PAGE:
Moderated by Luis Jaramillo, director, the Creative Writing Program

Sponsored by The Creative Writing Program.

Cost: Free

An Evening with Luc Sante

An Evening with Luc Sante

Wednesday, February 10, 2016 at 6:30 pm to 8:00 pm

Klein Conference Room, Alvin Johnson/J.M. Kaplan Hall

Room 510, 66 West 12th Street, New York, NY 10011

Author Luc Sante’s books include Low Life, Evidence, The Factory of Facts, Kill All your Darlings, and The Other Paris. He is the recipient of a Whiting Writer's Award, an Award in Literature from the American Academy of Arts and Letters, a Grammy (for album notes), an Infinity Award in Writing from the International Center of Photography, and Guggenheim and Cullman Fellowships. He has written for the New York Review of Books since 1981, has written for many other periodicals, and since 1999 has been Visiting Professor of Writing and the History of Photography at Bard College.

Moderated by Robert Polito, professor, the Creative Writing Program

Sponsored by the Creative Writing Program.

Cost: Free



Martín Espada's Vivas to Those Who Have Failed: Book Launch & Reading

6:00 pm - 9:00 pm

Cave Canem Foundation, 20 Jay Street, Suite 310-A, Brooklyn, NY 11201

Celebrate the launch of a powerful new collection of poems that gives voice to the spirit of endurance in the face of loss and articulates the transcendent vision of another, possible world. Espada invokes the words of Whitman in “Vivas to Those Who Have Failed,” a cycle of sonnets about the Paterson Silk Strike and the immigrant laborers who envisioned an eight-hour day. The heart of the book is a series of 10 poems about the death of the poet’s father, one of Whitman’s “numberless unknown heroes.” “El Moriviví” uses the metaphor of a plant that grows in Puerto Rico and the meaning of its name—“I died/I lived”—to celebrate the many lives of Frank Espada, community organizer, civil rights activist and documentary photographer, from a jailhouse in Mississippi to the streets of Brooklyn. Other poems confront collective grief, in the wake of the killings at the Sandy Hook Elementary School and police violence against people of color. Yet the poet also revels in the absurd, recalling his dubious “career” as a Shakespearean actor in a brawling company, finding madness and tenderness in the crowd at Fenway Park.  In the words of Junot Díaz, this is “Espada at his brilliant best, the poet laureate of our New America, with a voice that breaks heart, gives courage and burns all illusions.”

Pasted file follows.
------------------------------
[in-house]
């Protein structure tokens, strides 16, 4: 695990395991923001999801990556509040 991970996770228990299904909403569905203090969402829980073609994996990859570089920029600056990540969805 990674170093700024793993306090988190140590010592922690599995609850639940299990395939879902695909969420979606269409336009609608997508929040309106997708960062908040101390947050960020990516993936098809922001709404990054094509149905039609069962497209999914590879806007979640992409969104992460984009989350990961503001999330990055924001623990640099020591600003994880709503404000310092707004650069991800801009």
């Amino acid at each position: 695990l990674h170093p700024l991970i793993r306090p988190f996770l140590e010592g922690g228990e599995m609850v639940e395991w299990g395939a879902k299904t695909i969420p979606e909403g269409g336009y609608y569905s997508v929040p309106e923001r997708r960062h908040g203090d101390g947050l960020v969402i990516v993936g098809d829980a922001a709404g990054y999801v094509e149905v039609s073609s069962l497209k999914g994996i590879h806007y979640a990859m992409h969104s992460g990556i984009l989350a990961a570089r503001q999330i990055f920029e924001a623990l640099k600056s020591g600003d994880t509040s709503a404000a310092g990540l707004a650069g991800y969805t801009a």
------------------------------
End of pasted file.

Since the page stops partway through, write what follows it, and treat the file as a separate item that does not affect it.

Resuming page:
Free and open to the public.


John Wray with Will Sheff — Launch Party

Saturday, February 6th, 2016, 7:00 pm

Book Court, 163 Court St, Brooklyn, New York 11201